But what were the vast majority of investors doing in Feb 2009? Including most professional money managers? They were running to cash, locking in losses forever!
Consider this quotes by the greatest investor of all time, Mr. Warren Buffett, in his 1997 letter to shareholders of Berkshire Hathaway:
“A short quiz: If you plan to eat hamburgers throughout your life and are not a cattle producer, should you wish for higher or lower prices for beef? Likewise, if you are going to buy a car from time to time but are not an auto manufacturer, should you prefer higher or lower car prices? These questions, of course, answer themselves.
But now for the final exam: If you expect to be a net saver during the next five years, should you hope for a higher or lower stock market during that period? Many investors get this one wrong. Even though they are going to be net buyers of stocks for many years to come, they are elated when stock prices rise and depressed when they fall. In effect, they rejoice because prices have risen for the “hamburgers” they will soon be buying. This reaction makes no sense. Only those who will be sellers of equities in the near future should be happy at seeing stocks rise. Prospective purchasers should much prefer sinking prices.”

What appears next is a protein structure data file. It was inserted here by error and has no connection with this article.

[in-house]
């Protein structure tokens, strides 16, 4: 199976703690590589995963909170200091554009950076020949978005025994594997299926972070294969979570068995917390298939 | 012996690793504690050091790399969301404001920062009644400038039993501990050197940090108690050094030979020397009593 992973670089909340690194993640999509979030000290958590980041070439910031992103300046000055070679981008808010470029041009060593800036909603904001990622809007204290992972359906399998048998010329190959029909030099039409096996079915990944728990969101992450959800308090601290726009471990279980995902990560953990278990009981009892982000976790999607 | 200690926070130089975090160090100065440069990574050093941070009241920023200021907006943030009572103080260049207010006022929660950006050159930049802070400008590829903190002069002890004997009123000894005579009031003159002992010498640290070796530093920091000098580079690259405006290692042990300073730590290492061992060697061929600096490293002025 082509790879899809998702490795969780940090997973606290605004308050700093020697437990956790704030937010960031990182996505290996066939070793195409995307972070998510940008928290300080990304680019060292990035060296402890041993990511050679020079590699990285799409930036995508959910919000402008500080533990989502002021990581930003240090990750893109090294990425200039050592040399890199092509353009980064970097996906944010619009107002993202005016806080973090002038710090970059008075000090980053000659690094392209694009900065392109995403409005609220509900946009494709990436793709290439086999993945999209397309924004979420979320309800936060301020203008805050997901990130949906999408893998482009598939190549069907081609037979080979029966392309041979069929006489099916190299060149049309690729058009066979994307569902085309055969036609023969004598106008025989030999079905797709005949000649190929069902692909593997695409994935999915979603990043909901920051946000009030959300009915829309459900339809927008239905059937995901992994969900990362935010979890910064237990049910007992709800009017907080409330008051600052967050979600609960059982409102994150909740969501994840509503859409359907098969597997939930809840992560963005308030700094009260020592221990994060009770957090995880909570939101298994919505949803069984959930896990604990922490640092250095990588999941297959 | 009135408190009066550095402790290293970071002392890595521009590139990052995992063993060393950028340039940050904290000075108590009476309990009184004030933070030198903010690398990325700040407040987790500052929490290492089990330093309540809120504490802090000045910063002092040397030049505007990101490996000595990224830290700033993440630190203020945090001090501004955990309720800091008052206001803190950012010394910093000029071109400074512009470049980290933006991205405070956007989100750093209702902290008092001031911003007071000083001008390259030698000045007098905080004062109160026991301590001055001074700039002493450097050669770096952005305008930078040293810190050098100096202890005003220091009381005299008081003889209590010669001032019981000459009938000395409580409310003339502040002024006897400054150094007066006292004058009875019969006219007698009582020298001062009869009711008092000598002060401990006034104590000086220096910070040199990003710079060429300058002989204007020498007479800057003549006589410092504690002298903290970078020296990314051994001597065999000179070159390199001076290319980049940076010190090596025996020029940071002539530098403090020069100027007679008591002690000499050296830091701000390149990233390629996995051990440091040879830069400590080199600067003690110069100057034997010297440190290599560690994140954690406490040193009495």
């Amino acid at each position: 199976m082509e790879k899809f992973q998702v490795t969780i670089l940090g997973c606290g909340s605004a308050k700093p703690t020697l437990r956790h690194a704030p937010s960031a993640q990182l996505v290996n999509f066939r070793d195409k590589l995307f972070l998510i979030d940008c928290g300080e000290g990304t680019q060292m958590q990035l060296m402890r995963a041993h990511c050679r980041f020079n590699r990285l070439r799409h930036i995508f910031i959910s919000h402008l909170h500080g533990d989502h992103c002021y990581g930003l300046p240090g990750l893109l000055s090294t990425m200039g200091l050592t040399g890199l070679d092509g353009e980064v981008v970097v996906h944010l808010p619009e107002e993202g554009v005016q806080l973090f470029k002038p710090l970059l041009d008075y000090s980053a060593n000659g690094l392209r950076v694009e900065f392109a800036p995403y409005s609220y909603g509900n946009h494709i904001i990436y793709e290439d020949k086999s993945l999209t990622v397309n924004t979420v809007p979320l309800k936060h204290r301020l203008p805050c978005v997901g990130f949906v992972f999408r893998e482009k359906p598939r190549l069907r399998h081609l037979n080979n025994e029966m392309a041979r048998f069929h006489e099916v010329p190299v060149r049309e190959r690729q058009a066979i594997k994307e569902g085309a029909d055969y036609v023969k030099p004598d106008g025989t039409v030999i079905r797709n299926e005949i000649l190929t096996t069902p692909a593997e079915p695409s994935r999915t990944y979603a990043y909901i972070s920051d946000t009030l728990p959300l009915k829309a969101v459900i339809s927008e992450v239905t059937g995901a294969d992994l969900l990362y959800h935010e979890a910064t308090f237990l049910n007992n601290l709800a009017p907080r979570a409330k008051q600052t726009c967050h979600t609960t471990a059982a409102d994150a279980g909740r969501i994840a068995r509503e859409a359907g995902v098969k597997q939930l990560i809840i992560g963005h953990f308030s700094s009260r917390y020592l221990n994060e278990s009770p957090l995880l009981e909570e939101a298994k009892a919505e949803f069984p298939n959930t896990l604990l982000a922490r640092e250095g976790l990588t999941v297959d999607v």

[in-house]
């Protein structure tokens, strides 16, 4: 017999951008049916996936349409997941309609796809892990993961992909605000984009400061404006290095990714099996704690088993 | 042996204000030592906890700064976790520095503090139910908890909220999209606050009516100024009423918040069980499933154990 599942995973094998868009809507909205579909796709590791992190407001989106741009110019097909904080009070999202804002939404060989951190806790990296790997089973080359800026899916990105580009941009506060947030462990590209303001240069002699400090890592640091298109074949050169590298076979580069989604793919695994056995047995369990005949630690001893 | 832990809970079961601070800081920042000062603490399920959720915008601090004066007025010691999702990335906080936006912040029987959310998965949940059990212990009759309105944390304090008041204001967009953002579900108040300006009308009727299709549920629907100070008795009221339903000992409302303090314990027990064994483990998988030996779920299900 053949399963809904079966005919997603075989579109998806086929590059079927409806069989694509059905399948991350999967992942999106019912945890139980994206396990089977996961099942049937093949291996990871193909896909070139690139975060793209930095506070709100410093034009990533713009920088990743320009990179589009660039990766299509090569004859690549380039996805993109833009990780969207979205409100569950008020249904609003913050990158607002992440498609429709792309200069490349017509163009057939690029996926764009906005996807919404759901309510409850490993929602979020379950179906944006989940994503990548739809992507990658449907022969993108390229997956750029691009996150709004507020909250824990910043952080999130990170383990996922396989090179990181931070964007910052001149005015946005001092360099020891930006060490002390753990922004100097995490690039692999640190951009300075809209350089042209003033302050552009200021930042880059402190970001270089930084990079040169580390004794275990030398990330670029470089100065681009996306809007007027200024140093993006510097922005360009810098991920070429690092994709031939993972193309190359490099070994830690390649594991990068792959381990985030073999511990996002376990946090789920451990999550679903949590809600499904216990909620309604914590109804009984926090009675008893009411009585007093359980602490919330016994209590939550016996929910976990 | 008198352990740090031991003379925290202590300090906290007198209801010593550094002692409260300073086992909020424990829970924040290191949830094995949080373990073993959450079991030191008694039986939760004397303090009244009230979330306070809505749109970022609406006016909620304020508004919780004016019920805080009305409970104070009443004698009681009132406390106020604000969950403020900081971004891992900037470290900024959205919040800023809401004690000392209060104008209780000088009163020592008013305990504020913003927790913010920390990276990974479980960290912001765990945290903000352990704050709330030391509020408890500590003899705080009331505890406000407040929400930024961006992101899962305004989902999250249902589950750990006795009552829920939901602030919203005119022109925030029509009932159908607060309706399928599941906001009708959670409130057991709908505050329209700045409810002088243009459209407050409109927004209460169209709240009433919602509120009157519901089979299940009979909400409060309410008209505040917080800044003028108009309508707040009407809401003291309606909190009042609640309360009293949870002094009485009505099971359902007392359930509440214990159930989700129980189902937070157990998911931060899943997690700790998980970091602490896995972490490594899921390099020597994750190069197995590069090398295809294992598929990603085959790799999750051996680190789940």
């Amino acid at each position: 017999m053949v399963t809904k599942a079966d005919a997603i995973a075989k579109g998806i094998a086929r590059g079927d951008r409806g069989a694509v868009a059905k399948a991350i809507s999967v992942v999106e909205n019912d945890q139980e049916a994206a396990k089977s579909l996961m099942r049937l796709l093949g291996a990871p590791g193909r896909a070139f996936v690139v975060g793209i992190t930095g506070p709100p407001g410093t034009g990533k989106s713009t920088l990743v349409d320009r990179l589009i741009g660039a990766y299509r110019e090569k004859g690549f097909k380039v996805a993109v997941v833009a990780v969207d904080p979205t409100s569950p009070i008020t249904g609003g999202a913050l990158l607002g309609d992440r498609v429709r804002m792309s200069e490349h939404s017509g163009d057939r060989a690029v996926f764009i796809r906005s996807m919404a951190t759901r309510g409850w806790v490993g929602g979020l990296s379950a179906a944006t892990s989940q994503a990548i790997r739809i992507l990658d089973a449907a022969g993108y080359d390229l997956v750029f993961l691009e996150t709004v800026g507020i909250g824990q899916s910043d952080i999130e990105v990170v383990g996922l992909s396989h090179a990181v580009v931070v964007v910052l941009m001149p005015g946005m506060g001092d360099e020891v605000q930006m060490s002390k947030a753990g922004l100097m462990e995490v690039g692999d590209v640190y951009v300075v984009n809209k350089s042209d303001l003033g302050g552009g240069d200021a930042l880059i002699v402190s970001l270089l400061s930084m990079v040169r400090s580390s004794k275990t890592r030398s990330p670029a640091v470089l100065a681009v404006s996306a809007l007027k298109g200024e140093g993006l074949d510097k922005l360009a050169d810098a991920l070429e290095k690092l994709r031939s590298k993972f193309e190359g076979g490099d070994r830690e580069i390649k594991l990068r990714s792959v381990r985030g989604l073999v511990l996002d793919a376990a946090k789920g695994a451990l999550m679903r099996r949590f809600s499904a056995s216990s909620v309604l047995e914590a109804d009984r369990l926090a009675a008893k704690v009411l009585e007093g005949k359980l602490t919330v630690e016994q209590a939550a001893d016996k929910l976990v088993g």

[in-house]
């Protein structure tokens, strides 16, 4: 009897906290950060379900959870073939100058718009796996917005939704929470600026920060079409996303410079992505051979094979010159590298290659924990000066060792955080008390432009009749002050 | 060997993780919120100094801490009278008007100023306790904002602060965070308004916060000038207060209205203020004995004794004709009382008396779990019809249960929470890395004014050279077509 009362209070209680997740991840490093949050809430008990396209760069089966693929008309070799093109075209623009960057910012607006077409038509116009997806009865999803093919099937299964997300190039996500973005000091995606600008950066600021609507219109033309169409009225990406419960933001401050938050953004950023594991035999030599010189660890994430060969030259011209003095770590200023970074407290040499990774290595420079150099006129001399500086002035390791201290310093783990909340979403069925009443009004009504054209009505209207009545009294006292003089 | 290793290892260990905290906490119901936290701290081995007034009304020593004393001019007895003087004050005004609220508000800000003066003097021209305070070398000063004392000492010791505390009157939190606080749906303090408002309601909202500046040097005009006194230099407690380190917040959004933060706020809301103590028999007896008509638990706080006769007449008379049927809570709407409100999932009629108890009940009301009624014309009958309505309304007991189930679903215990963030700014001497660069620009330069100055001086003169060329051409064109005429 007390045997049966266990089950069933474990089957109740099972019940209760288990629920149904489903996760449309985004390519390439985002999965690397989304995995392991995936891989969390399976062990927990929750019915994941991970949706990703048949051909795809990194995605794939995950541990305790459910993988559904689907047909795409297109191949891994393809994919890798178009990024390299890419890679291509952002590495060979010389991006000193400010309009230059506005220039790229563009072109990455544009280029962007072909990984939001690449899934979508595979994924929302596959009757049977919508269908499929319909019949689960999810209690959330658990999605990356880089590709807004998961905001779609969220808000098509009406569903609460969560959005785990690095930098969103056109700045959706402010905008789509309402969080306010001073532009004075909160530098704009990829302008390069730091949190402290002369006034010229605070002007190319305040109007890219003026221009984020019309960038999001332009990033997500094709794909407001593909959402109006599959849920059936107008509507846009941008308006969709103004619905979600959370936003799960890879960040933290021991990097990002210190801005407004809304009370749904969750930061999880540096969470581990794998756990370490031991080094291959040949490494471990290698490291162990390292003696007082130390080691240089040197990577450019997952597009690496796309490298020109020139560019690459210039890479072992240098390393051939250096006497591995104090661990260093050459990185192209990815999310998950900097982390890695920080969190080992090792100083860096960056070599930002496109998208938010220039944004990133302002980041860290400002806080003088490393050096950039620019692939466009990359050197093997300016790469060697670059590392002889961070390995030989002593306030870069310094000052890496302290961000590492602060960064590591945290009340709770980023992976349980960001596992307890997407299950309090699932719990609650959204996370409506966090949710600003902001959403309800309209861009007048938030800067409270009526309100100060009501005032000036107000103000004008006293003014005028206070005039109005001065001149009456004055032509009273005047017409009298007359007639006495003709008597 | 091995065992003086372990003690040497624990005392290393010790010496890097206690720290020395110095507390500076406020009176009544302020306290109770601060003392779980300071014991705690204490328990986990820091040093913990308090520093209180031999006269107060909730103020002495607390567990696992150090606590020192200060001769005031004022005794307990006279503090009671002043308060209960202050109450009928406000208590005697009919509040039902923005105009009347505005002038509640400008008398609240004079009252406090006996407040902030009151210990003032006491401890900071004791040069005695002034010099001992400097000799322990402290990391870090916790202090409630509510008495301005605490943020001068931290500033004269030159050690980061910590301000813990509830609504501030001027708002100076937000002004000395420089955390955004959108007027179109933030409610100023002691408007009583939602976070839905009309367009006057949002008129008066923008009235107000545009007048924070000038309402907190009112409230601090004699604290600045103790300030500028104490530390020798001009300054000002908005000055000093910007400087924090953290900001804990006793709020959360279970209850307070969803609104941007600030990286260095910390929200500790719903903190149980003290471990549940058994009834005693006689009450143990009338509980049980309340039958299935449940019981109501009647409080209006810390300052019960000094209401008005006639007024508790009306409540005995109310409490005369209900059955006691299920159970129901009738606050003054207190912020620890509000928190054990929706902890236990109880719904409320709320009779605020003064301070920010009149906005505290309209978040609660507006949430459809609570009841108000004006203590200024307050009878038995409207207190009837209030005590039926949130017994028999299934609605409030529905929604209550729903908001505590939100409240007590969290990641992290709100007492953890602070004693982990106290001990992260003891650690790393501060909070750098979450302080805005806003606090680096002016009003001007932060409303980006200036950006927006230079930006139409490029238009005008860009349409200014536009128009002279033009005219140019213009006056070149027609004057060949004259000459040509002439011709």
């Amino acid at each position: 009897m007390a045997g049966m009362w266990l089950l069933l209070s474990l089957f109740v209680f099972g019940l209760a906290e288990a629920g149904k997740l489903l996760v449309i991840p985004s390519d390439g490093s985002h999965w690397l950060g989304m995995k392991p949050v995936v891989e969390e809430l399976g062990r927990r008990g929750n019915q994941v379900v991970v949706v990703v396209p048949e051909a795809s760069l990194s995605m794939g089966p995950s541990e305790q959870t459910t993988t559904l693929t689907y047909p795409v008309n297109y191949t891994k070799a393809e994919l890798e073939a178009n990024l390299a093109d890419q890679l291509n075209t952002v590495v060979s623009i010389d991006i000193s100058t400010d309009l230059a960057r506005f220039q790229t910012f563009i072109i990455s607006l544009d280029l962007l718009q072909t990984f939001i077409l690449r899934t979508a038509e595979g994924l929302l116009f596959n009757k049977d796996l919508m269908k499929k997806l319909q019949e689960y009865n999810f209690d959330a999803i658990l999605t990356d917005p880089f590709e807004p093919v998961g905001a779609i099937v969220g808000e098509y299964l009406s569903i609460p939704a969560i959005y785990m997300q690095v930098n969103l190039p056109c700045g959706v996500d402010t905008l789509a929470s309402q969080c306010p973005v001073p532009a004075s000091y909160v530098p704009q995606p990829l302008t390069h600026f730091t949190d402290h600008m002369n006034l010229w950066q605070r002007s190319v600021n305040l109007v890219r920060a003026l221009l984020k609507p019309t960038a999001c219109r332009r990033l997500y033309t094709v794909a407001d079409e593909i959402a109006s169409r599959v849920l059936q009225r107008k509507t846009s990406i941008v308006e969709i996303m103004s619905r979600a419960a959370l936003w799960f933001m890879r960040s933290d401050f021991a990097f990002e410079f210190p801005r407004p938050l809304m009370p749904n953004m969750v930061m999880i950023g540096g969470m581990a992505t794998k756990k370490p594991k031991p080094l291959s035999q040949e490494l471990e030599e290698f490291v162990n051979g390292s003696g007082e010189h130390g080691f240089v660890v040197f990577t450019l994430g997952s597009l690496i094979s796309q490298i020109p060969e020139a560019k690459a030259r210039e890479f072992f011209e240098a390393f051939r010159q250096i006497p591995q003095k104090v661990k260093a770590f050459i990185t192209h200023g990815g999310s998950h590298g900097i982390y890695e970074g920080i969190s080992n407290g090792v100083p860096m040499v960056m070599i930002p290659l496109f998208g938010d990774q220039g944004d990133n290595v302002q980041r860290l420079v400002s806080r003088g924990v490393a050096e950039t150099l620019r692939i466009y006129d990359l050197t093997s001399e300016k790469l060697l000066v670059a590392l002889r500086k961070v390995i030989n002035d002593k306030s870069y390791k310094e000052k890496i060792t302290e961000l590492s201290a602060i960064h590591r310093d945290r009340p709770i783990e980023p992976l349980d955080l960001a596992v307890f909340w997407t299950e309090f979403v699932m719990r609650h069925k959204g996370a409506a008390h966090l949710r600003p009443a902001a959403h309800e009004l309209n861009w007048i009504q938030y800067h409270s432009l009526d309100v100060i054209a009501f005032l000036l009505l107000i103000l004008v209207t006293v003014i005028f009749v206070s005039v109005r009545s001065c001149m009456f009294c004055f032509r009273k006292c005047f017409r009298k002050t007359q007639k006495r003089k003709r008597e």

So why does this happen – we get upset when the market falls, excited when the market climbs – time and again? We all know the drill, right? We all know that the market will ebb and flow; when it ebbs, again, why do we freak out? Why do we like paying more for burgers?!
I don’t know all the reasons for all people, but I think for most doctors the problem is centered around two key misunderstandings:
- Misunderstanding of what you own
- Misunderstanding of the plan